Teton - Religion and Expressive Culture

Religious Beliefs. The Teton have a subterranean origin story in which humans were led to the surface of the earth by Inktomi, the trickster-culture hero, who then abandoned them. The earth and sky were formed after the supernaturals were sent there by Takuskanskan, the prime mover, partly as punishments and rewards for social transgressions. All animate and inanimate objects are capable of having a soul, and supernatural beings and objects are propitiated to maintain or restore harmony between good and evil. The earth is called the lodge of the wind, in which reside the Four Directions, the spirits of the zenith and nadir, and the center of the universe, each of which maintains animal and bird guardian spirits whose help may be invoked through smoking the sacred pipe. Although nearly every Christian denomination is represented on the reservations, most Tetons are only nominal Christians and still respect the beliefs of their ancestors.

Religious Practitioners. Teton differentiate between wapiye, or people who mediate between the common people and supernaturals through prayer and self-abnegation, and pejuta wicasa/winyan, medicine men and women who cure by means of prayer and herbs. Many of the men and women became active in the Ghost Dance movement of 1889-1890, and still later as lay catechists at mainly Jesuit missions. To a much lesser extent, some Teton also conduct meetings of the Native American church.

Ceremonies. There are seven major ceremonies believed to have been brought to the Teton by the White Buffalo Calf Woman in aboriginal times: Sweat Lodge, Vision Quest, Sun Dance, Ghost-Keeping Ceremony, Making of Relatives, Girl's Puberty Ceremony, and Sacred Ball Game. Other Contemporary ceremonies include the pipe ceremony and Yuwipi, a modern curing ceremony.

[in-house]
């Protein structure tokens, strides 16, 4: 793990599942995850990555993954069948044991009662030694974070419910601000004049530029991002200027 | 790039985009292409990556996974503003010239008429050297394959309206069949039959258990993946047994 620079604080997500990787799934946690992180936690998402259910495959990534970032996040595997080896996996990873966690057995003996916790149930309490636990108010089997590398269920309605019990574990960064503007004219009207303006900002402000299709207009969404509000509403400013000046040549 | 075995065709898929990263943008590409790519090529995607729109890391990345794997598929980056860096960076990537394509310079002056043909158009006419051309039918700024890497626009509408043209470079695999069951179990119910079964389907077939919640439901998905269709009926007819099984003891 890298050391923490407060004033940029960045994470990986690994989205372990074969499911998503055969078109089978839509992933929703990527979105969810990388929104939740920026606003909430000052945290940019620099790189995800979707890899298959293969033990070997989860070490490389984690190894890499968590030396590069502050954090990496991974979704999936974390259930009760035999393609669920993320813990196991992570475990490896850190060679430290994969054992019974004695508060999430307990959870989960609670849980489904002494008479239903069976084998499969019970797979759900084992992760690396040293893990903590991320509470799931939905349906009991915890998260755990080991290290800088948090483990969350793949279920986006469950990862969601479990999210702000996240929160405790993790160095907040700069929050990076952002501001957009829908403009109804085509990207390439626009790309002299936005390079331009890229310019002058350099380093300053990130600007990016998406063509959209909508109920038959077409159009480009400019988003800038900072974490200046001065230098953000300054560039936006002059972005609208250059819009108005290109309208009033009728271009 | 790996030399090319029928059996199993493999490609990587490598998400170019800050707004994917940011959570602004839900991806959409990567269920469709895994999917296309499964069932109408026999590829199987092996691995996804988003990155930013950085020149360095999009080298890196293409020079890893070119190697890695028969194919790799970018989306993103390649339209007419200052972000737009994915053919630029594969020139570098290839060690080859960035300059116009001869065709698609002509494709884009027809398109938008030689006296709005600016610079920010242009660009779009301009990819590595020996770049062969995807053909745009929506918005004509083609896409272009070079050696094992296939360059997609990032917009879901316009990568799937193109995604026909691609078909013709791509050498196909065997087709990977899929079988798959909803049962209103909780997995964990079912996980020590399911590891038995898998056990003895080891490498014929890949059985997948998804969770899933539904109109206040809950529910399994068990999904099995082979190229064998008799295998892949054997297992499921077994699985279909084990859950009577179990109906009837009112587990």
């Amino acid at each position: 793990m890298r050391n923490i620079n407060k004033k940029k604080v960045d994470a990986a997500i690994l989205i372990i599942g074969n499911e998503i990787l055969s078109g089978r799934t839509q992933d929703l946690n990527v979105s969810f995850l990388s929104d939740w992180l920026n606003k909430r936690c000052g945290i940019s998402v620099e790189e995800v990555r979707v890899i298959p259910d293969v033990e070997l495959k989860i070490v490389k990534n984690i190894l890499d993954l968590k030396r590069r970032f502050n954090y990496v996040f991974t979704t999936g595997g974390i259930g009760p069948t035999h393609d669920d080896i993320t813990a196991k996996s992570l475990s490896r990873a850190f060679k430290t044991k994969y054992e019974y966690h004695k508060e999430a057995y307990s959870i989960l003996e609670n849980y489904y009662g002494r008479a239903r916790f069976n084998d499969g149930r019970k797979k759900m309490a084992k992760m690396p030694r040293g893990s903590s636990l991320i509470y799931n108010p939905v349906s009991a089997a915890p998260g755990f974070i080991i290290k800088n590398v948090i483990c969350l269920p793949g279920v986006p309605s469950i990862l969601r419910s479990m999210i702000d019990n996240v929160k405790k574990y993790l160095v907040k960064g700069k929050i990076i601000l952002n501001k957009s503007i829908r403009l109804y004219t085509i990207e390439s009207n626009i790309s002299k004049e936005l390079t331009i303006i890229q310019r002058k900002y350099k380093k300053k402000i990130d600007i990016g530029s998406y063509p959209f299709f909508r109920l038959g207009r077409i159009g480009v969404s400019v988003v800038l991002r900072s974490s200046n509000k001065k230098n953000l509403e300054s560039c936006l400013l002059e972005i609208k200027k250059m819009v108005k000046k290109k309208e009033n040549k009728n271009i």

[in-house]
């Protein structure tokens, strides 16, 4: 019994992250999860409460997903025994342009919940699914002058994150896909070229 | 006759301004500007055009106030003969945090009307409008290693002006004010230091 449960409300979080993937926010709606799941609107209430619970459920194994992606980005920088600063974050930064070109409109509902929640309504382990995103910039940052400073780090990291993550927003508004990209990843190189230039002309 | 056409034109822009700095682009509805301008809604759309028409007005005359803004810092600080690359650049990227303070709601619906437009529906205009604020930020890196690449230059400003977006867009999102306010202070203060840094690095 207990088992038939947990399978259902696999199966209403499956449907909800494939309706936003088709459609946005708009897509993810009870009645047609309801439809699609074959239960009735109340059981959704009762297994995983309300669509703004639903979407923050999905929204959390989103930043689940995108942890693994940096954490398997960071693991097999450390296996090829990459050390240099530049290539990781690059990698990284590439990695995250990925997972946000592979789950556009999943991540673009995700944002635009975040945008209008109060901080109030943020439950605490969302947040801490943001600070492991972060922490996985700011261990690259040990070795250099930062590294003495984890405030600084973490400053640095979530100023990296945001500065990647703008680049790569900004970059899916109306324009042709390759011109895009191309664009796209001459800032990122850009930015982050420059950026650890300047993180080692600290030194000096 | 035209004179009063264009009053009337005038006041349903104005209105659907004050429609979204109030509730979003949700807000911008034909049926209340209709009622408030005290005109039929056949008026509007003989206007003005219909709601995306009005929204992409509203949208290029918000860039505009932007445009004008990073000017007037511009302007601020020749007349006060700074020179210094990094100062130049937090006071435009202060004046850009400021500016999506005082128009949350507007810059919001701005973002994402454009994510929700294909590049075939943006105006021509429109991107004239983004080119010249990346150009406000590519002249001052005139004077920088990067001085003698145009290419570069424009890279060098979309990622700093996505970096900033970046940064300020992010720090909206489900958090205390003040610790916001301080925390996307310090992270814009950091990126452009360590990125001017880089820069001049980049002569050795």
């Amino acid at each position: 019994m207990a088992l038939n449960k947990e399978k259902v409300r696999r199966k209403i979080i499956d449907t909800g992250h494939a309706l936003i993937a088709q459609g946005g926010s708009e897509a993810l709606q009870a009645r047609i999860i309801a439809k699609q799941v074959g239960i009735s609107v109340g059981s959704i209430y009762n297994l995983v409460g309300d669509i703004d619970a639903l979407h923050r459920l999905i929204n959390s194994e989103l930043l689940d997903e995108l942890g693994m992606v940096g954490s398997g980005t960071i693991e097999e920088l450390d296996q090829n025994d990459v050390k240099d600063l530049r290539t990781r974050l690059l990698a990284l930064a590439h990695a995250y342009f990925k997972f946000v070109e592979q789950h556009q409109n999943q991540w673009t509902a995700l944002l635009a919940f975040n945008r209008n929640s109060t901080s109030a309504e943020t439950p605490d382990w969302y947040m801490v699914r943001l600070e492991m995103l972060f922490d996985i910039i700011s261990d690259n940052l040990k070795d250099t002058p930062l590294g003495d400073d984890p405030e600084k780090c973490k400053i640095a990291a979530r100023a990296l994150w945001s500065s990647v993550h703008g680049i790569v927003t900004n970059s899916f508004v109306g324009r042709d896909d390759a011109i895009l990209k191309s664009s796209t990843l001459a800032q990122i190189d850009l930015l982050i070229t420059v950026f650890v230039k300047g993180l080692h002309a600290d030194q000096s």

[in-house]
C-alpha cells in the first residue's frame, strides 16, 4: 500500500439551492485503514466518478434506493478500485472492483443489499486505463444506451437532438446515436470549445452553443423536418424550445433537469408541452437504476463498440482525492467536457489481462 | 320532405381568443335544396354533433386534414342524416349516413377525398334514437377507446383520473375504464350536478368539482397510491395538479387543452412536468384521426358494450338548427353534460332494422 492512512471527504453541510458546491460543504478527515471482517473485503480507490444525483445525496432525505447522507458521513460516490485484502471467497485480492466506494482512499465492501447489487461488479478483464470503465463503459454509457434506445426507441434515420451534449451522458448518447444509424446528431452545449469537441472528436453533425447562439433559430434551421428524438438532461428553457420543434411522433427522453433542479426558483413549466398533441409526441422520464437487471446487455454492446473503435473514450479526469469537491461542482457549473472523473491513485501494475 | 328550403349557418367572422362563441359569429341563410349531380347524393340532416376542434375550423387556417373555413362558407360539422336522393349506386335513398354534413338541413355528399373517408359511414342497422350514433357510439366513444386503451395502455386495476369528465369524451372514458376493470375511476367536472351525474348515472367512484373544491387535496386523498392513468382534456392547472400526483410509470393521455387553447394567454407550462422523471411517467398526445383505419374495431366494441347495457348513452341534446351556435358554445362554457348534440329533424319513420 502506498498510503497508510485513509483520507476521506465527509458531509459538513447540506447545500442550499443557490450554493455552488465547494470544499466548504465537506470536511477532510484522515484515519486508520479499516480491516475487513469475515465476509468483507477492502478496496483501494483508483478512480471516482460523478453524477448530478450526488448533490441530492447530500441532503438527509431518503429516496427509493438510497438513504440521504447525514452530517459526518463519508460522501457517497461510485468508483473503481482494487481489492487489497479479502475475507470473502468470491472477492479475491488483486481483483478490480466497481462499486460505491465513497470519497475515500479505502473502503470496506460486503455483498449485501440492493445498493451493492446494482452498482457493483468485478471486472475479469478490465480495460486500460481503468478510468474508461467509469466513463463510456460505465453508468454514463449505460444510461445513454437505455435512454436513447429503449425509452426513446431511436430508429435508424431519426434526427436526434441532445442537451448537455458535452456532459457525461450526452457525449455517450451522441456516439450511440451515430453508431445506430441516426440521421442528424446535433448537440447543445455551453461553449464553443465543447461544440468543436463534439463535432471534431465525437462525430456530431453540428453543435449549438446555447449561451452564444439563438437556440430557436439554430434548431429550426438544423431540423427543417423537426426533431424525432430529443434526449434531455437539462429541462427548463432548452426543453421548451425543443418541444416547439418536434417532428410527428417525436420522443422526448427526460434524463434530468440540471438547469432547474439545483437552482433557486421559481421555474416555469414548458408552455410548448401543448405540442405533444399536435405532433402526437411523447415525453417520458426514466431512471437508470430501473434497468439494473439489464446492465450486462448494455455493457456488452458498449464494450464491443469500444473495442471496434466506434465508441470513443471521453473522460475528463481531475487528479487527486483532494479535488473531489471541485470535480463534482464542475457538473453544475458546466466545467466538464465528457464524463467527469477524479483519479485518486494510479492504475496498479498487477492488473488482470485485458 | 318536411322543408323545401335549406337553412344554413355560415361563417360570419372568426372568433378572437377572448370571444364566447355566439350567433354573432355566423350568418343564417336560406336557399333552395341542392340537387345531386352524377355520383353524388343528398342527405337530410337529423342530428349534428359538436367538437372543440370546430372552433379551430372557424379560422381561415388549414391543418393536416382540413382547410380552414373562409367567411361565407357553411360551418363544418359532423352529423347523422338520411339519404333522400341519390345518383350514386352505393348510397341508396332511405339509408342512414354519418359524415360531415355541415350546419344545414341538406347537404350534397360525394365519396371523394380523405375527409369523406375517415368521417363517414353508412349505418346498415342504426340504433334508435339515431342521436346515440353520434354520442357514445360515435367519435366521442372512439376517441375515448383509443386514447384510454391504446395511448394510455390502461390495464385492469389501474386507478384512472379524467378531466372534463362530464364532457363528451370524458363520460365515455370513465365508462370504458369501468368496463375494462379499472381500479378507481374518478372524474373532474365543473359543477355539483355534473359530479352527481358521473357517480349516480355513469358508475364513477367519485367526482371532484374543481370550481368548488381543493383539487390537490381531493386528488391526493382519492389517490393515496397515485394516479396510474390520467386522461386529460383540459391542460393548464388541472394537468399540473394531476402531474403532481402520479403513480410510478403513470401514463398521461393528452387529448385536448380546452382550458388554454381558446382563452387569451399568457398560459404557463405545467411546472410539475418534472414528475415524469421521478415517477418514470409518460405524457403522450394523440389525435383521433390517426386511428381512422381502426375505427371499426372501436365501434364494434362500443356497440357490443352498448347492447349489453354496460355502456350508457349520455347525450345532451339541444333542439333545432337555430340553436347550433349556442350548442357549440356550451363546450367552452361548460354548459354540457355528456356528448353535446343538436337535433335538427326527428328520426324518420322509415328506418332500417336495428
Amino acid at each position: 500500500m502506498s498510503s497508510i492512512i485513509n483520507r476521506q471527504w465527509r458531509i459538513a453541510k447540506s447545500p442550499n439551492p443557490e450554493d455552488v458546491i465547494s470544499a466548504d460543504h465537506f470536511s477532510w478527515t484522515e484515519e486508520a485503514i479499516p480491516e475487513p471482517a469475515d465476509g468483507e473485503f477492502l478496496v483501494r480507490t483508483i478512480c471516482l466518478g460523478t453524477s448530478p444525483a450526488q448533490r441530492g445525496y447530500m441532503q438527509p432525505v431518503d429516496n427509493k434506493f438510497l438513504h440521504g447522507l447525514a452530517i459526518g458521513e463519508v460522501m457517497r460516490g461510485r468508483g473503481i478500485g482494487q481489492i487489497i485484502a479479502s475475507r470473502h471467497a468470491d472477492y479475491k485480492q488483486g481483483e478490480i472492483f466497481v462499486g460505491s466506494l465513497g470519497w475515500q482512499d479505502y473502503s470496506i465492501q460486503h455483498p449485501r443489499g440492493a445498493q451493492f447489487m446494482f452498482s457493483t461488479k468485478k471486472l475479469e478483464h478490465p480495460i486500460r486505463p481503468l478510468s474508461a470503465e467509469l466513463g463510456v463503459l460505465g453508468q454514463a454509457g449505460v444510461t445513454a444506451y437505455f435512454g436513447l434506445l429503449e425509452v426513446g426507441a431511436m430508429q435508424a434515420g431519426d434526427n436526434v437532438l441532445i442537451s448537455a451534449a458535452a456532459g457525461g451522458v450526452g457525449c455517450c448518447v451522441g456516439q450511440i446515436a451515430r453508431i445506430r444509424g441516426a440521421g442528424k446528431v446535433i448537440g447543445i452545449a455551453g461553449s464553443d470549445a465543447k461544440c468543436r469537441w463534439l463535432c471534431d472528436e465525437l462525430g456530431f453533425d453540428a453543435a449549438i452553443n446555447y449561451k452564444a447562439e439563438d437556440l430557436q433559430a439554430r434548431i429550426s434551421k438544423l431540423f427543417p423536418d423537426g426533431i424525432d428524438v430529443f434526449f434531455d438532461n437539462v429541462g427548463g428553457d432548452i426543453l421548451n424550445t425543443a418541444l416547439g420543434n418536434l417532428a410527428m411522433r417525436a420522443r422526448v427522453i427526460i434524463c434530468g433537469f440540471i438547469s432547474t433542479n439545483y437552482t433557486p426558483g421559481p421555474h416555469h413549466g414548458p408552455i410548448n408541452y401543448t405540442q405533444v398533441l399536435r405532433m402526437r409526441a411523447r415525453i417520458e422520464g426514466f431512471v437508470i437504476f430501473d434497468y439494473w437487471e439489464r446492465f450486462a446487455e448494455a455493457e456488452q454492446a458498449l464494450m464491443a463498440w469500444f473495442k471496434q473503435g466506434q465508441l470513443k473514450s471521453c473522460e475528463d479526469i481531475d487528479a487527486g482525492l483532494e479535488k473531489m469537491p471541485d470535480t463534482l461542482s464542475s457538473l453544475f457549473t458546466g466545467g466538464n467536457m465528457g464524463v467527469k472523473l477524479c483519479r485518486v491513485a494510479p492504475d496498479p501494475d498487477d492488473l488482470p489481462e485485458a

Arts. Music and dance play an important part in Teton performance arts. Songs continue to be composed in the Native idiom, and the Teton produce some of the best singers on the northern plains. Individual reenactments of visions, such as the Horse Dance, are still occasionally performed.

Medicine. Although the Indian Health Service maintains hospitals and clinics on Teton reservations, Native wapiye and medicine men and women continue to provide treatment to patients through the implementation of at least eighty kinds of herbal medicines. The sweat lodge is still used for spiritual and salutary purposes.

Death and Afterlife. The Teton believe that each Individual has four aspects of soul. The last may be inhered in another individual at birth, and thus this constitutes a reincarnation system. Some deceased are forever required to be ghosts. Twins are considered special and are believed to preexist and select the families into which they wish to be born. The Milky Way is considered the path of the campfires of the deceased en route to the Spirit Village. In aboriginal times, the dead were buried mainly on scaffolds, but since the Reservation, Christian cemeteries have been used. Funeral rites tend to be a mixture of traditional and Christian belief and ritual, and traditionalists continue to ritually keep the spirit of the deceased for one year, after which it is released at a memorial feast.

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